By Ian Haupt
The Northern Light 

B.C. government settlement extinguishes Skagit headwaters mining threat


Last updated 1/27/2022 at 9:32am

Ian Haupt

The Donut Hole at the Skagit River headwaters 15 miles north of the U.S./Canada border.

After a nearly three-year process, the B.C. government, Imperial Metals and the Skagit Environmental Endowment Commission (SEEC) have come to an agreement to halt mining in the Skagit headwaters, according to a B.C. government January 19 announcement.

Tribes, First Nations, nonprofits and local governments on both sides of the U.S./Canada border celebrated the announcement.

"This important conservation achievement ensures the permanent protection of the culturally important and ecologically sensitive headwaters of the Skagit, and honors the commitments made in our treaty," said Swinomish chairman Steve Edwards in a press release. "By extinguishing all remaining mining claims, we are finally able to forever protect from harmful mining practices the water quality and habitat that salmon, steelhead and other essential species need to survive, recover and thrive throughout the entire Skagit watershed."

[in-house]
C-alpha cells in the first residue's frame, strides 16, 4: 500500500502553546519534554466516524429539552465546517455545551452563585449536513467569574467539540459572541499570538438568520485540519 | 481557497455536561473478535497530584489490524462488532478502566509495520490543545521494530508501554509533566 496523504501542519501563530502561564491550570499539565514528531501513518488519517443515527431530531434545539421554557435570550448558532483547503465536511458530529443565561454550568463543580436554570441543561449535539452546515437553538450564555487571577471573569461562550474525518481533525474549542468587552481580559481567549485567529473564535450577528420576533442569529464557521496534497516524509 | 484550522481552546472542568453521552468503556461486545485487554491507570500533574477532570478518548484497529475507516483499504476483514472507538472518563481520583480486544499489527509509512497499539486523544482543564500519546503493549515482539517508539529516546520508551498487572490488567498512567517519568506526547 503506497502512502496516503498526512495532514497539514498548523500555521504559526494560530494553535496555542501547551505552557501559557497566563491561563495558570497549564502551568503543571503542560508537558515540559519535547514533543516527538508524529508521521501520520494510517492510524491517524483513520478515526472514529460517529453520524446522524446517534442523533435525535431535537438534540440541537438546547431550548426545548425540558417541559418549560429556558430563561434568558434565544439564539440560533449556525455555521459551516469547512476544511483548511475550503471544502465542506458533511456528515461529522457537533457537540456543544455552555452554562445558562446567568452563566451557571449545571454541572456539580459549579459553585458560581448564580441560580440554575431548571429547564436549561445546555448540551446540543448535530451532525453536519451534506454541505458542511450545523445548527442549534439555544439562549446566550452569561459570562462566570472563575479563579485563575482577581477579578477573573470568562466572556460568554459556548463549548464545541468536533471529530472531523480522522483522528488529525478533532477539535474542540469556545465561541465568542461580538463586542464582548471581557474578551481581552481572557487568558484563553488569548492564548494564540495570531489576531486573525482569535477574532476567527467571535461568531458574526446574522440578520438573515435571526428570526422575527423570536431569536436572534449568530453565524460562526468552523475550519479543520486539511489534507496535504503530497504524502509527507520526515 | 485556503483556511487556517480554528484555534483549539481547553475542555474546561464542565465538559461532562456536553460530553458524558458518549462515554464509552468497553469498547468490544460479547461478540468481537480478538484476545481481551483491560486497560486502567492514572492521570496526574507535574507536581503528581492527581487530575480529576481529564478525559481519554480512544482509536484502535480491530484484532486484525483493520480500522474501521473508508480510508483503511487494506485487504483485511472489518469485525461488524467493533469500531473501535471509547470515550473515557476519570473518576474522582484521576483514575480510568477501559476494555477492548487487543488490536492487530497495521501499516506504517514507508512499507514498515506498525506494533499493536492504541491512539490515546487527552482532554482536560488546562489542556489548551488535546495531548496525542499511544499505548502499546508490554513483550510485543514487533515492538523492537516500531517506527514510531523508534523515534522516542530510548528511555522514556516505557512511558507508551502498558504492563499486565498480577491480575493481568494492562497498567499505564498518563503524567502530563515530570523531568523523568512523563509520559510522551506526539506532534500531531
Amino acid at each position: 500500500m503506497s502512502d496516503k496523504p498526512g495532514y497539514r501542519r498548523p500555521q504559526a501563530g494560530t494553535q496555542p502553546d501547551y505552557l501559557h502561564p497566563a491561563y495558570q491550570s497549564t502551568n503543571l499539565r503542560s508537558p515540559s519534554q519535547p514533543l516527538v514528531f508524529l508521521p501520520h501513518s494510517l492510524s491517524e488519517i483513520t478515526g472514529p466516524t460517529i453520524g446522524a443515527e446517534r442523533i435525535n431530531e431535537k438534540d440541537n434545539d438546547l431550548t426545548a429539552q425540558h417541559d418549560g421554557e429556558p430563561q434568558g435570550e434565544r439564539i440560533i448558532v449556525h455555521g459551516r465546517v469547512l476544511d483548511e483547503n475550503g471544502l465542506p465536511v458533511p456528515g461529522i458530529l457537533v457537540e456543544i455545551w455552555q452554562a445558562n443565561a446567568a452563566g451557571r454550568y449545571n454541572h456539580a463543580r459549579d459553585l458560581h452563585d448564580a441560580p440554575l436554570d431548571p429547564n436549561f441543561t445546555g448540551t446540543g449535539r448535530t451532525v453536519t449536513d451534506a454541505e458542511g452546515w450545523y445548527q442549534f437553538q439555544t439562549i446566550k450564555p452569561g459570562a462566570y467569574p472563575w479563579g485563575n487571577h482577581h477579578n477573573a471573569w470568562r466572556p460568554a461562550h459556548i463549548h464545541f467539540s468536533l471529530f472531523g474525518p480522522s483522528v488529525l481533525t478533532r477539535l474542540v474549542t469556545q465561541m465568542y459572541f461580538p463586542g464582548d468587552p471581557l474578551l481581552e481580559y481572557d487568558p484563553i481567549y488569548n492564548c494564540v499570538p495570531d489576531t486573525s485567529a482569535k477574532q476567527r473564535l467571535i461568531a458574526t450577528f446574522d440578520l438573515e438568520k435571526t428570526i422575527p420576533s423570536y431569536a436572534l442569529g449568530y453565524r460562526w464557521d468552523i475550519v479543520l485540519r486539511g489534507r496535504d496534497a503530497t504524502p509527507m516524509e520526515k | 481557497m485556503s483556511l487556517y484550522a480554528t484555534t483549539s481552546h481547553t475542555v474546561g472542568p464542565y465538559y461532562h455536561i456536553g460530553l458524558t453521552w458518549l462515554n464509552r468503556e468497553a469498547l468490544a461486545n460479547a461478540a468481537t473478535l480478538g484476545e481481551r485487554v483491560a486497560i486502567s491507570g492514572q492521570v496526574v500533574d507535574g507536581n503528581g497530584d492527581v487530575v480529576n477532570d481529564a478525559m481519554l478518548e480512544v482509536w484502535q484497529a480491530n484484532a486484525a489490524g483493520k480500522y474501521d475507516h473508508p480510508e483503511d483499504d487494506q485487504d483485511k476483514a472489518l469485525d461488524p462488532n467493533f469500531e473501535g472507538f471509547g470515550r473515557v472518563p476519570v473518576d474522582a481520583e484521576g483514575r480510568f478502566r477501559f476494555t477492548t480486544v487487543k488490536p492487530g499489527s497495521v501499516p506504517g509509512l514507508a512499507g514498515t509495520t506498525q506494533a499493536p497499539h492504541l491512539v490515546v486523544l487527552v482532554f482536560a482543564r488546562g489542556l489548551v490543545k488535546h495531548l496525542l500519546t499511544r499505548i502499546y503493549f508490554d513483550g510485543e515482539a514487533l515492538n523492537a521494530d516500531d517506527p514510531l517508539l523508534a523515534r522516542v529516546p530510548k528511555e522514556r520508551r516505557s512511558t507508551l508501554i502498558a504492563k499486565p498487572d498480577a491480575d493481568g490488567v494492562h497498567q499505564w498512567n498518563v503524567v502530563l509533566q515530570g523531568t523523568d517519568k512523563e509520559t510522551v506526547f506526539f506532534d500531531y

Members of the Swinomish Indian Tribal Community depend on salmon fishing and shellfish harvesting on their ancestral lands at the mouth of the Skagit River.

In March 2019, Imperial Metals applied for a permit mine in a Manhattan-sized chunk of unprotected land in B.C. sandwiched between E.C. Manning Provincial Park and Skagit Valley Provincial Park 15 miles from the U.S. border known as the Donut Hole. Local communities expressed their concerns of the threat potential mining could have on the Skagit River in letters sent to B.C. Premier John Horgan in the summer of 2019.

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